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Title:Genomic characterizations of Xanthomonas cucurbitae and using comparative genomics to predict novel microbe-associated molecular patterns in Xanthomonas
Author(s):Pasion, Julius
Advisor(s):Hind, Sarah R
Contributor(s):Catchen, Julian; Moose, Stephen
Department / Program:Crop Sciences
Degree Granting Institution:University of Illinois at Urbana-Champaign
Subject(s):crop sciences
comparative genomics
plant immune system
Abstract:Bacterial spot is a major plant disease caused by many plant-pathogenic members of the genus Xanthomonas. While each species is narrow in host range, bacterial spot Xanthomonads infect a large variety of plant hosts, leading to large economic losses for farmers around the world. Although Xanthomonas utilizes a wide array of virulence and pathogenicity factors to infect their hosts, plants have a range of methods to recognize invaders and prevent infection. Understanding the genomic and molecular interactions between Xanthomonas and their hosts are an important part of developing effective crop protection strategies and breeding plants for resistance. While X. cucurbitae has been identified as the causal agent of bacterial spot on cucurbits, no genomic-level analyses have been carried out regarding the pathogen. Using the first reference quality X. cucurbitae genome assembly, an RNA-seq analysis was carried out to assess virulence characteristics of the pathogen. By analyzing the X. cucurbitae transcriptome, we observed behavioral changes between nutrient-sufficient and host-mimicking conditions, as well as the upregulation of genes related to virulence and pathogenicity. We also identified virulence genes likely to be essential in successful bacterial spot infection. In addition, a RAD-seq analysis was performed to characterize populations clusters of X. cucurbitae isolated throughout the Midwestern United States. We revealed multiple populations of X. cucurbitae present throughout the region and demonstrated clear genetic differences between these populations using population genetics analyses. These studies demonstrate clear value in future genomic studies regarding X. cucurbitae. X. euvesicatoria and X. perforans are two bacterial spot Xanthomonads affecting tomatoes and peppers. We conducted a comparative genomics study in X. euvesicatoria and X. perforans populations to identify genes under selection pressure, and to characterize potential genes involved in plant-pathogen interactions. By calculating the test statistic Tajima’s D, we found evidence of purifying selection throughout the genomes of both bacterial spot Xanthomonads. In addition, Tajima’s D was successfully able to detect known microbe-associated molecular patterns (MAMPs), and we were able to characterize the recognition of these MAMPs between species in luminol-based reactive oxygen species (ROS) assays. While this study was not yet able to identify novel MAMPs, we show that Tajima’s D is a powerful tool in detecting genes that are important to plant-pathogen interactions.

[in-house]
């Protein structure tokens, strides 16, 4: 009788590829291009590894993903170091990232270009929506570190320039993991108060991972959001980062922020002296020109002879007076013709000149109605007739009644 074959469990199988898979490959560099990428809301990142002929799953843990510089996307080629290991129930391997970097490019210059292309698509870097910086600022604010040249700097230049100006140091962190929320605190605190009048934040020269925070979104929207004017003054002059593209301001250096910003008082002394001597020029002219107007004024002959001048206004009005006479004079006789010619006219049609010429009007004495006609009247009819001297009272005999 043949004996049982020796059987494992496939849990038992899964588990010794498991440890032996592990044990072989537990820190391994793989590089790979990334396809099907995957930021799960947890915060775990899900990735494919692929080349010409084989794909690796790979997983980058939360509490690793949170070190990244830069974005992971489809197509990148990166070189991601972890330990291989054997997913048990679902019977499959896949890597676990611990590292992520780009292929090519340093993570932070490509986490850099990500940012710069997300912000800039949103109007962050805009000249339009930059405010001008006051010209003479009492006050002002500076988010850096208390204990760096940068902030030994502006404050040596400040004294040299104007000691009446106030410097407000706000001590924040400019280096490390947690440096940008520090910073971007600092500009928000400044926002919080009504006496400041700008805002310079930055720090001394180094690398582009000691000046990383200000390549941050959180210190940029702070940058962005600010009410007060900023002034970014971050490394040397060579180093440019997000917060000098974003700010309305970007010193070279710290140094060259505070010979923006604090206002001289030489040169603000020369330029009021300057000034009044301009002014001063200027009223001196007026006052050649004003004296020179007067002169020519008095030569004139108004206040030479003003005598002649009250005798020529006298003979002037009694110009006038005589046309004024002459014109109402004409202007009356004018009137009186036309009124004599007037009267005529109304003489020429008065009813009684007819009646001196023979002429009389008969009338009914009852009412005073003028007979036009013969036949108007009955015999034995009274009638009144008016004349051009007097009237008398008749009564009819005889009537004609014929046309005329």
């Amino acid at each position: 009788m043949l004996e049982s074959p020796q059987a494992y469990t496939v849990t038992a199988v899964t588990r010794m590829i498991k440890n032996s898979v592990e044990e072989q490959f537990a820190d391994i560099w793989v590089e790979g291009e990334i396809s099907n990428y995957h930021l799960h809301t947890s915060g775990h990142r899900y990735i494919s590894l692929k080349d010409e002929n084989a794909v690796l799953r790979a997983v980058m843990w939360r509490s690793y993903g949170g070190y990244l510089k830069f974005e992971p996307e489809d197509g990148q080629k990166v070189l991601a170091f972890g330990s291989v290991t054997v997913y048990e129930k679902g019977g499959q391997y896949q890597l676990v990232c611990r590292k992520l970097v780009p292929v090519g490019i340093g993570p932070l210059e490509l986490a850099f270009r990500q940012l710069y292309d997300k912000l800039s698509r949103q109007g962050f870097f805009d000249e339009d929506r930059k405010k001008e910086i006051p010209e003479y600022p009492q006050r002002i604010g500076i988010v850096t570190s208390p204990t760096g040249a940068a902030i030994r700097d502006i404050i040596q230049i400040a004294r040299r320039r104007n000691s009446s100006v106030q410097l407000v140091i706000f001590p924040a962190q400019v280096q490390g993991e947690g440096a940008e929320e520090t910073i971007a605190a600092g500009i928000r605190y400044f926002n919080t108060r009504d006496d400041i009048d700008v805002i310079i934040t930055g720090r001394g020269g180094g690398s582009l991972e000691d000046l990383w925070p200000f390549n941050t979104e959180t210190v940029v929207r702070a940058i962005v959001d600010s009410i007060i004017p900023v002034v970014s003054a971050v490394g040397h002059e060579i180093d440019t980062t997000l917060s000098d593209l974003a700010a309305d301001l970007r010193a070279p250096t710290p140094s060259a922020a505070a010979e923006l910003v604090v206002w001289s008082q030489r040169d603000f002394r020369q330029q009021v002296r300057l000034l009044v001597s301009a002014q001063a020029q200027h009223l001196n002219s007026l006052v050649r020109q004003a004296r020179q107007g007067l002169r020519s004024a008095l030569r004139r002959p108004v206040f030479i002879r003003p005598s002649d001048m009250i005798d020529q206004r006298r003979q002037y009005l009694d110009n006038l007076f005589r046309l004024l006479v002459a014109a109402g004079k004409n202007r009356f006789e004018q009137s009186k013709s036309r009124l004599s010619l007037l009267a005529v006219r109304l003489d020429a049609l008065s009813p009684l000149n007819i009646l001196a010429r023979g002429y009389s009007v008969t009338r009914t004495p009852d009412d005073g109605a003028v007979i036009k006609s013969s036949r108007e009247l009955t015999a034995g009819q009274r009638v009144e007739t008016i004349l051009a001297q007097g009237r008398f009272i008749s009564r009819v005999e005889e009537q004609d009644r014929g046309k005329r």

Issue Date:2020-07-24
Rights Information:Copyright 2020 Julius Pasion
Date Available in IDEALS:2020-10-07
Date Deposited:2020-08

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